In many countries, banning children from playing video games would be considered infeasible. In the United States, it’s estimated more than 90% of under-18s have played video games, with the most active video gaming demographic being males aged under 18.
Although many parents worry about the amount of screen time their children are exposed to, there’s often very little intervention beyond occasional monitoring. However, in some parts of the world, parental guidance isn’t seen as enough. Recently, China introduced tough restrictions severely limiting the number of time under-18s can spend playing video games.
China Gets Tough on Gaming
It’s worth pointing out that China’s recent action doesn’t represent a blanket ban on video games altogether. Instead, China’s National Press and Publication Administration have gone to great efforts to moderate the number of time children are spending in front of screens.
Rather than cut off access to video games altogether, these regulations aim to reduce the number of time children are spending playing video games. They were initially introduced to curb video game addiction in younger children, with the rules brought into effect to coincide with the summer period.
The rules dictate that children are banned from playing online video games altogether during the week. Things are a little more relaxed on the weekend, with under-18s able to play for up to an hour each day. Youngsters are also allowed to play for an hour each evening during school holiday periods. However, this hour is predetermined. Anyone hoping to take advantage of this one-hour play period will need to ensure they’re logging on between the hours of 8 and 9 p.m.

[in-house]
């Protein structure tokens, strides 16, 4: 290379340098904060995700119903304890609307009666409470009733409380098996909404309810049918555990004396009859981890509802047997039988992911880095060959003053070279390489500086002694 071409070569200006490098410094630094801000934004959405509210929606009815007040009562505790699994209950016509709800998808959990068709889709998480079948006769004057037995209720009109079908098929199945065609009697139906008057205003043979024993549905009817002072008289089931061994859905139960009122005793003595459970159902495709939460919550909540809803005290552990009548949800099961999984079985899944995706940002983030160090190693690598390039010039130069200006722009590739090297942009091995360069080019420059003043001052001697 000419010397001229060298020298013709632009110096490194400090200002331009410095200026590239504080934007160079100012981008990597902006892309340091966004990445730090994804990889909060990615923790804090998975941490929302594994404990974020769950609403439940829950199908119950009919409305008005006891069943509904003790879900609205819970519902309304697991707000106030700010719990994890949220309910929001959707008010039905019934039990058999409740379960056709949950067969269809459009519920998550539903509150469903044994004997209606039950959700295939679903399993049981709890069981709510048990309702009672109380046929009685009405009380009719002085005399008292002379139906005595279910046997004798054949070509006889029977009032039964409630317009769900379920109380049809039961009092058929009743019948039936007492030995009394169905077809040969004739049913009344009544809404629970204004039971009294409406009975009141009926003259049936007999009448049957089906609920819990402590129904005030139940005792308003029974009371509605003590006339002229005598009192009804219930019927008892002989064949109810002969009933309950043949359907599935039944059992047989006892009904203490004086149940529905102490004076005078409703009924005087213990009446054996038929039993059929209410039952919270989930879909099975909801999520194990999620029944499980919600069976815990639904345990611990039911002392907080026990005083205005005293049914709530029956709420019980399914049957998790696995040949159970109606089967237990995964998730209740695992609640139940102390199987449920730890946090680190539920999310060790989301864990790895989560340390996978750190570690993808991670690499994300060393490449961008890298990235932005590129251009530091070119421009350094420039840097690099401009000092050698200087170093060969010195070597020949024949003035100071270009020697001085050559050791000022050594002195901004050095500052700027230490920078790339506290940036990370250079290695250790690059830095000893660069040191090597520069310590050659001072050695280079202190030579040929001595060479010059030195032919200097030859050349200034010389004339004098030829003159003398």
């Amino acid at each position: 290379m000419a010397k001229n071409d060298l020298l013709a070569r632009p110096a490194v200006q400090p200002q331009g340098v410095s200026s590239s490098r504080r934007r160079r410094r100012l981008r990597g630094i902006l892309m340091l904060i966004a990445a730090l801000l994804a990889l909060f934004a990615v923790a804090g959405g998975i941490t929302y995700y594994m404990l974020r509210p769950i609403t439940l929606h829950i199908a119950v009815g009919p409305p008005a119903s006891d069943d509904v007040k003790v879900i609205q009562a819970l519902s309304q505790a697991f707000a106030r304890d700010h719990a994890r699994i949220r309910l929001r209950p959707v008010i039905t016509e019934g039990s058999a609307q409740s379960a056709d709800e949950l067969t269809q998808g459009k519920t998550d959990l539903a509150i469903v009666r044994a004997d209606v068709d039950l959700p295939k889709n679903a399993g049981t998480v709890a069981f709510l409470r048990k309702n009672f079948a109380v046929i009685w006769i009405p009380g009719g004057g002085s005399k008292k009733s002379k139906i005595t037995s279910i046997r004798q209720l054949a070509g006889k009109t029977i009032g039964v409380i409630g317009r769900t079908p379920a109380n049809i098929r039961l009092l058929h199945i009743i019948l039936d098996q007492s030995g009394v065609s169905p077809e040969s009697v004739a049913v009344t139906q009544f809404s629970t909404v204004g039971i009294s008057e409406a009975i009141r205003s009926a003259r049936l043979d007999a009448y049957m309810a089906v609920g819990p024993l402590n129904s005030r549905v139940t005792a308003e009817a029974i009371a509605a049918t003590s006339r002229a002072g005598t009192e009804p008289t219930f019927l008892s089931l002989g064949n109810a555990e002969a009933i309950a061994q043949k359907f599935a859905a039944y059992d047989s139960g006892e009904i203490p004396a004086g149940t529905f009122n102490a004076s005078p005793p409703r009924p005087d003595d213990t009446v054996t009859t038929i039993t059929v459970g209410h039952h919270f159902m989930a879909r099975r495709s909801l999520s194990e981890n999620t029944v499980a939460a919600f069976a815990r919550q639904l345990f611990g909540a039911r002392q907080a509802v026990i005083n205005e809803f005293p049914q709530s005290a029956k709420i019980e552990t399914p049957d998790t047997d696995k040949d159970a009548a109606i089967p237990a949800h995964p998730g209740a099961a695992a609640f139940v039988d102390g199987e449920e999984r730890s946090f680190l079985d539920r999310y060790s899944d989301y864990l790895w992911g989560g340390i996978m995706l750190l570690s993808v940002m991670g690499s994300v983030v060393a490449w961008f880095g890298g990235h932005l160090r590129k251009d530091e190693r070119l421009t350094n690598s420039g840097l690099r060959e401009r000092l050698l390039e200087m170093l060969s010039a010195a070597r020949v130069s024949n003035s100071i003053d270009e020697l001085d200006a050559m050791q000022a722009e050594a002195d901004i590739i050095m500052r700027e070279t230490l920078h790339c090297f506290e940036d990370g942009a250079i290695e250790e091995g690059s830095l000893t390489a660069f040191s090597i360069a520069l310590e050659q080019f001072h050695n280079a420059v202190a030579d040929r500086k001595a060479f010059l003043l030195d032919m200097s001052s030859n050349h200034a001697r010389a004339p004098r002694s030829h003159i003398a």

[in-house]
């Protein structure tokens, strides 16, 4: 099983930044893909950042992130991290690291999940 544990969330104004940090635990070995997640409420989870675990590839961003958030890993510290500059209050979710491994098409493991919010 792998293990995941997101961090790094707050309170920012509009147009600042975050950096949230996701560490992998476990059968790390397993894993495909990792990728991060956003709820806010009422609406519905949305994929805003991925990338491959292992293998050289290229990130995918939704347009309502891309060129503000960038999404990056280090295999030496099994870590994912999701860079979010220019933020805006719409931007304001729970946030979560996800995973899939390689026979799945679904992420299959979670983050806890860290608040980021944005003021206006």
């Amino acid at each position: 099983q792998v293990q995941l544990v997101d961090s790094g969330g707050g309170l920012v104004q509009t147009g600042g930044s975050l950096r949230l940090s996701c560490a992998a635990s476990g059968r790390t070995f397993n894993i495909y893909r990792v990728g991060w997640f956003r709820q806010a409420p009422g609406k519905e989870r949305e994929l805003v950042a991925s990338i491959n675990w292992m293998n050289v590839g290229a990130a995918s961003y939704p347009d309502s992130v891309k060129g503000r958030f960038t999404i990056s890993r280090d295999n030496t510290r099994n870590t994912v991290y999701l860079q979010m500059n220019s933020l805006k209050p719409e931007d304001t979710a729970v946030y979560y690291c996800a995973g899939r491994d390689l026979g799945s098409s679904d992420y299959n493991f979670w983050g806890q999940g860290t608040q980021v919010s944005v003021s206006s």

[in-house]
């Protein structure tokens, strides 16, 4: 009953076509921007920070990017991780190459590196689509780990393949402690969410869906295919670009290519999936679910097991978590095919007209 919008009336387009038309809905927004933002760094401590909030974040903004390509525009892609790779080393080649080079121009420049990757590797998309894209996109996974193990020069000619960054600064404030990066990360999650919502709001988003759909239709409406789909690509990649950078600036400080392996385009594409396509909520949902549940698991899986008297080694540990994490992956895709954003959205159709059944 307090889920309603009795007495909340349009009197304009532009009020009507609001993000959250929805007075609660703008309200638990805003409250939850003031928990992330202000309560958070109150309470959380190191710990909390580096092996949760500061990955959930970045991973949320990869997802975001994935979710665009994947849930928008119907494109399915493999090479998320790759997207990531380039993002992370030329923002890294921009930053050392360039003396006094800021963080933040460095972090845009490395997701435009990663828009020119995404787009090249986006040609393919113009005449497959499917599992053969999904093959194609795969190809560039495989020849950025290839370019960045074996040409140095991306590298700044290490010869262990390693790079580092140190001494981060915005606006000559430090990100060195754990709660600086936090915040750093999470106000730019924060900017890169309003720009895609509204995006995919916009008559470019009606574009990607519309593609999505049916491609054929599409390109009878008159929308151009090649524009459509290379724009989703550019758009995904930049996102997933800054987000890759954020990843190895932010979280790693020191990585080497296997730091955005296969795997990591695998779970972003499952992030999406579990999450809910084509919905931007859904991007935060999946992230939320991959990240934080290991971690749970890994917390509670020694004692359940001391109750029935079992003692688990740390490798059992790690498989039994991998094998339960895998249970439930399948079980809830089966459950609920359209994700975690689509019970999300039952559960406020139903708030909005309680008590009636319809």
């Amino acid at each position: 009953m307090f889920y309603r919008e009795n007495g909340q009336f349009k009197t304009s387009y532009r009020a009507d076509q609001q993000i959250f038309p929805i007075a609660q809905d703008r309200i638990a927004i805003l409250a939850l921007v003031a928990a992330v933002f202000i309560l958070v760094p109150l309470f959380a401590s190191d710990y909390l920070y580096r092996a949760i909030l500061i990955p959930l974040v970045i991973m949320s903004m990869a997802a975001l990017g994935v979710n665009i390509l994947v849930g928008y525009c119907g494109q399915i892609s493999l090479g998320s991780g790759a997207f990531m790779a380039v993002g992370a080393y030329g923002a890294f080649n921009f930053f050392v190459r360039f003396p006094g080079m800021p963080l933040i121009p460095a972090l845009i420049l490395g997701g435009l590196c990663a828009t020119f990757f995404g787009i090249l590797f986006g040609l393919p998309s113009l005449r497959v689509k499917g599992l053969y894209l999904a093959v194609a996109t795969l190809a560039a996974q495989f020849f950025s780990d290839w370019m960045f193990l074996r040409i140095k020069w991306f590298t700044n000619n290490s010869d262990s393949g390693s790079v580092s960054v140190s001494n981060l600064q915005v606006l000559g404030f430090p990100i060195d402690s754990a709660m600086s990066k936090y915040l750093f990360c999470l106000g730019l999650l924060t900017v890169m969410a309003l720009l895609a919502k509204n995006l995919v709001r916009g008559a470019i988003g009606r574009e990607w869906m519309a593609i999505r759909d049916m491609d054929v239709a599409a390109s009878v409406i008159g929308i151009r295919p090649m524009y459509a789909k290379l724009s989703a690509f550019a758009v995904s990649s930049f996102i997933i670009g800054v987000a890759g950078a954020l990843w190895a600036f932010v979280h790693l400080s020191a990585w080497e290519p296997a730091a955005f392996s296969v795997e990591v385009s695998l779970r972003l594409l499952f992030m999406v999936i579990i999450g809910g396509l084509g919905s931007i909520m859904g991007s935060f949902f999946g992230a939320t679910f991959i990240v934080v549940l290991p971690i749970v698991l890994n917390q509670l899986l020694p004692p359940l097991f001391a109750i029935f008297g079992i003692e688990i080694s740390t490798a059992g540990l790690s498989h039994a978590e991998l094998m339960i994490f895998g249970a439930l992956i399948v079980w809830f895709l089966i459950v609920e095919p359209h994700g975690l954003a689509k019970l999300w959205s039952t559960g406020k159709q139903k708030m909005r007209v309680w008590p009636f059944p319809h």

To police these new policies, gaming companies in China were forced to introduce rigorous registration protocols for new and existing users. Anyone looking to play online nowadays is forced to provide extensive personal details that are used to verify identities.
Reaction in China
Although most under-18s have fallen in line, others have attempted to navigate around the new barriers to round-the-clock play. In order to access CSGO matches and other online play events, youngsters have turned to borrowed accounts in order to bypass the tough age restrictions.
It’s not just a case of children borrowing the accounts of their parents. There’s a growing trend of adult gamers selling short-term access to their online accounts for youngsters willing to stump up the cash. Chinese authorities have attempted to stamp out such online trades, but a significant number of vendors are still offering short-term access to verified accounts.
Will the Gaming Ban Continue?
China’s recent gaming ban isn’t unique to the video gaming sector. Rather, it’s just one part of a larger initiative to change attitudes toward technology and the entertainment industry. Online video streaming platforms have been hit with similar curbs in recent months, while online fan clubs and sites promoting celebrity culture have also suffered similar restrictions.
For parents, these government-imposed restrictions are a welcome intervention. However, others in the country are concerned about what the next stage of state-ordained mandates might involve.